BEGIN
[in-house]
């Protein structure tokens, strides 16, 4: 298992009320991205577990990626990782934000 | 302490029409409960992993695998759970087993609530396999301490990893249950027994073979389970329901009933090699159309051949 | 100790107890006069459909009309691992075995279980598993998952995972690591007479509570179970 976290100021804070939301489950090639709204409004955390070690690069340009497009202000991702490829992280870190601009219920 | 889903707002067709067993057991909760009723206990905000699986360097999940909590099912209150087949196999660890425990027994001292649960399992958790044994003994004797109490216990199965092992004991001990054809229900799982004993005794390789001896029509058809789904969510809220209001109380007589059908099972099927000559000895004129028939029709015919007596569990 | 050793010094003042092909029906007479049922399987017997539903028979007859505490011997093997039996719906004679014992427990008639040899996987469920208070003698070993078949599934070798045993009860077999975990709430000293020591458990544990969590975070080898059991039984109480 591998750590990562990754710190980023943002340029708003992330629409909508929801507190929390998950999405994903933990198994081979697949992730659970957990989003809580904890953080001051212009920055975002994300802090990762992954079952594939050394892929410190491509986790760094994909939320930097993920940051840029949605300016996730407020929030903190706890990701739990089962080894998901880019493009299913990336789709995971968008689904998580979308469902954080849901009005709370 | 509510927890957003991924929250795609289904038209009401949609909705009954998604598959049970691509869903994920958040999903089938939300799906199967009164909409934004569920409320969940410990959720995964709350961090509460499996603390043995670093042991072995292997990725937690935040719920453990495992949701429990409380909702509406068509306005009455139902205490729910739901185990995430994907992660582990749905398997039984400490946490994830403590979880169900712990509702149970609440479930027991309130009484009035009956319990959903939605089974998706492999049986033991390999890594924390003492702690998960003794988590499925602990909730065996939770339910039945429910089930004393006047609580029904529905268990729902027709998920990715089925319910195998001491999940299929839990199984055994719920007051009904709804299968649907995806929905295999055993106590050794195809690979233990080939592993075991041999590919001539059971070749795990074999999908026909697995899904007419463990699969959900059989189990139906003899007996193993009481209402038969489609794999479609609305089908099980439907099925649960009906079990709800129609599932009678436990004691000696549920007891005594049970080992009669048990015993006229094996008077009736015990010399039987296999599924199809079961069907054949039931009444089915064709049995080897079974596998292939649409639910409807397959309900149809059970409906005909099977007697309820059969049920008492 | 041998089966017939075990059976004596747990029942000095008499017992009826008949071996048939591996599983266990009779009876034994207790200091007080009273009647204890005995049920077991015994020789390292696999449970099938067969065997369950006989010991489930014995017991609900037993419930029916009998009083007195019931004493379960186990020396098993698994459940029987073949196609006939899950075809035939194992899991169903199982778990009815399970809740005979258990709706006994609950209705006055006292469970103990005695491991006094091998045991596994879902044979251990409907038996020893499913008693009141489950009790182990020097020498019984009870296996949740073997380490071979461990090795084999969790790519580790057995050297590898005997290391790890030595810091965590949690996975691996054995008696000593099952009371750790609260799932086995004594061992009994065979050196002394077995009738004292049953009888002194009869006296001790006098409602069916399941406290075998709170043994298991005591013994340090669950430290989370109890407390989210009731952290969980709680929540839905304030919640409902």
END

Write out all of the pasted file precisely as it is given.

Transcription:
[in-house]
């Protein structure tokens, strides 16, 4: 298992009320991205577990990626990782934000 | 302490029409409960992993695998759970087993609530396999301490990893249950027994073979389970329901009933090699159309051949 | 100790107890006069459909009309691992075995279980598993998952995972690591007479509570179970 976290100021804070939301489950090639709204409004955390070690690069340009497009202000991702490829992280870190601009219920 | 889903707002067709067993057991909760009723206990905000699986360097999940909590099912209150087949196999660890425990027994001292649960399992958790044994003994004797109490216990199965092992004991001990054809229900799982004993005794390789001896029509058809789904969510809220209001109380007589059908099972099927000559000895004129028939029709015919007596569990 | 050793010094003042092909029906007479049922399987017997539903028979007859505490011997093997039996719906004679014992427990008639040899996987469920208070003698070993078949599934070798045993009860077999975990709430000293020591458990544990969590975070080898059991039984109480 591998750590990562990754710190980023943002340029708003992330629409909508929801507190929390998950999405994903933990198994081979697949992730659970957990989003809580904890953080001051212009920055975002994300802090990762992954079952594939050394892929410190491509986790760094994909939320930097993920940051840029949605300016996730407020929030903190706890990701739990089962080894998901880019493009299913990336789709995971968008689904998580979308469902954080849901009005709370 | 509510927890957003991924929250795609289904038209009401949609909705009954998604598959049970691509869903994920958040999903089938939300799906199967009164909409934004569920409320969940410990959720995964709350961090509460499996603390043995670093042991072995292997990725937690935040719920453990495992949701429990409380909702509406068509306005009455139902205490729910739901185990995430994907992660582990749905398997039984400490946490994830403590979880169900712990509702149970609440479930027991309130009484009035009956319990959903939605089974998706492999049986033991390999890594924390003492702690998960003794988590499925602990909730065996939770339910039945429910089930004393006047609580029904529905268990729902027709998920990715089925319910195998001491999940299929839990199984055994719920007051009904709804299968649907995806929905295999055993106590050794195809690979233990080939592993075991041999590919001539059971070749795990074999999908026909697995899904007419463990699969959900059989189990139906003899007996193993009481209402038969489609794999479609609305089908099980439907099925649960009906079990709800129609599932009678436990004691000696549920007891005594049970080992009669048990015993006229094996008077009736015990010399039987296999599924199809079961069907054949039931009444089915064709049995080897079974596998292939649409639910409807397959309900149809059970409906005909099977007697309820059969049920008492 | 041998089966017939075990059976004596747990029942000095008499017992009826008949071996048939591996599983266990009779009876034994207790200091007080009273009647204890005995049920077991015994020789390292696999449970099938067969065997369950006989010991489930014995017991609900037993419930029916009998009083007195019931004493379960186990020396098993698994459940029987073949196609006939899950075809035939194992899991169903199982778990009815399970809740005979258990709706006994609950209705006055006292469970103990005695491991006094091998045991596994879902044979251990409907038996020893499913008693009141489950009790182990020097020498019984009870296996949740073997380490071979461990090795084999969790790519580790057995050297590898005997290391790890030595810091965590949690996975691996054995008696000593099952009371750790609260799932086995004594061992009994065979050196002394077995009738004292049953009888002194009869006296001790006098409602069916399941406290075998709170043994298991005591013994340090669950430290989370109890407390989210009731952290969980709680929540839905304030919640409902």